Both Ministers of education gave their 2009/10 Education budget speeches on 30 June 2009.
Here is an excerpt from the Minister of Basic Education, Angie Motshekga.
The theme of my speech today is “Together achieving quality education and access for all”.
In presenting this budget, I therefore draw on the manifesto of the ruling party, as informed by the resolutions adopted at Polokwane, as well as on the Medium Term Strategic Framework of government, and the President’s State of the Nation address. The underlying theme of all these is the fact that the ANC has declared education to be a top priority of this government, and has also declared that we can do more by working together.
In the 15 years of democratic rule, there have been significant achievements in education, especially in regard to access. A recent report by child gauge has noted that we have achieved universal primary education, in line with the Millennium Development Goals (MDGs) and have also achieved gender parity in education. More children are staying at school until matric, and it is estimated that about 85% of children now receiving 12 years of education either in schools or colleges.
We are also taking steps towards improving the quality of education, as shown by the independently conducted annual national assessments. In 2008, the results in numeracy and literacy were some 30% higher that in 2007, an improvement that the OECD described as “significant and unprecedented”. Our matric results have stabilised over the past few years despite a general consensus that the curriculum is a more demanding one, and that the examinations have got much tougher. Despite the many achievements we pride ourselves over, we acknowledge that many challenges remain.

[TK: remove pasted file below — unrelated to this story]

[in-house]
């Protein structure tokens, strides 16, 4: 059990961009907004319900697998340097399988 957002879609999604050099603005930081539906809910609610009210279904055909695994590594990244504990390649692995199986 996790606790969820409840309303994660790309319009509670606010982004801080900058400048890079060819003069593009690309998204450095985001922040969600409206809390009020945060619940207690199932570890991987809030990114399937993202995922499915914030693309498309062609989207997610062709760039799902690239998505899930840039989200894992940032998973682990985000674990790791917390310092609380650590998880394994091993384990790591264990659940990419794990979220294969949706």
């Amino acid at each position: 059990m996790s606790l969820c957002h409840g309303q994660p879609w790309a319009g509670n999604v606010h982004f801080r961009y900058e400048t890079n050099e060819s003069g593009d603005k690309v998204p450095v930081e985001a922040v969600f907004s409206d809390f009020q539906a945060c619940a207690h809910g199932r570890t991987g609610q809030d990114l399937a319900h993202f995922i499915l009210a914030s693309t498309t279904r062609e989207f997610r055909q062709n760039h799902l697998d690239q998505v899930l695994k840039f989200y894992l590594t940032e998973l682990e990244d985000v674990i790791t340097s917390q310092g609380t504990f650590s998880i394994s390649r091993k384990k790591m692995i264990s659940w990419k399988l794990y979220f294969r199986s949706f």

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Minister of Higher Education, Dr BE Nzimande was next.
Speaker, our theme this year is “together achieving and expanding quality and access to education and training for all”. Quality education and training properly delivered, changes lives and makes it possible to achieve our vision of a better life for all our citizens.
It is within this context that I wish to acknowledge the presence of my family and in particular my 82 year old mother, uMadlamini, Jamakasijadu, umama ongizalayo, who is in the house today. Ngifisa ukubonga kuwe Zizi ngokuzabalaza kwakho usikhulisa, usifundisa ube ungenalutho.
In tribute to her commitment to my education and tremendous sacrifice in financing my studies through the mashonisas, I commit, in the context of the task I have been given, to strive to ensure that, in line with the ANC Manifesto, no poor but capable young person is excluded from post-school educational opportunities
The past fifteen years have seen some extraordinary changes in education and training. We have managed to achieve one of the millennium development goals of universal participation in primary schooling. We have also significantly changed the face of our universities, where black and women students are now in the majority. We have similarly started the revival of our college sector and introduced a national skills development strategy through the Sector Education and Training Authorities
While we have made significant progress in terms of opening the doors of learning through increased access to previously disadvantaged students into the whole education system, the challenges remain immense, particularly regarding post-school education.
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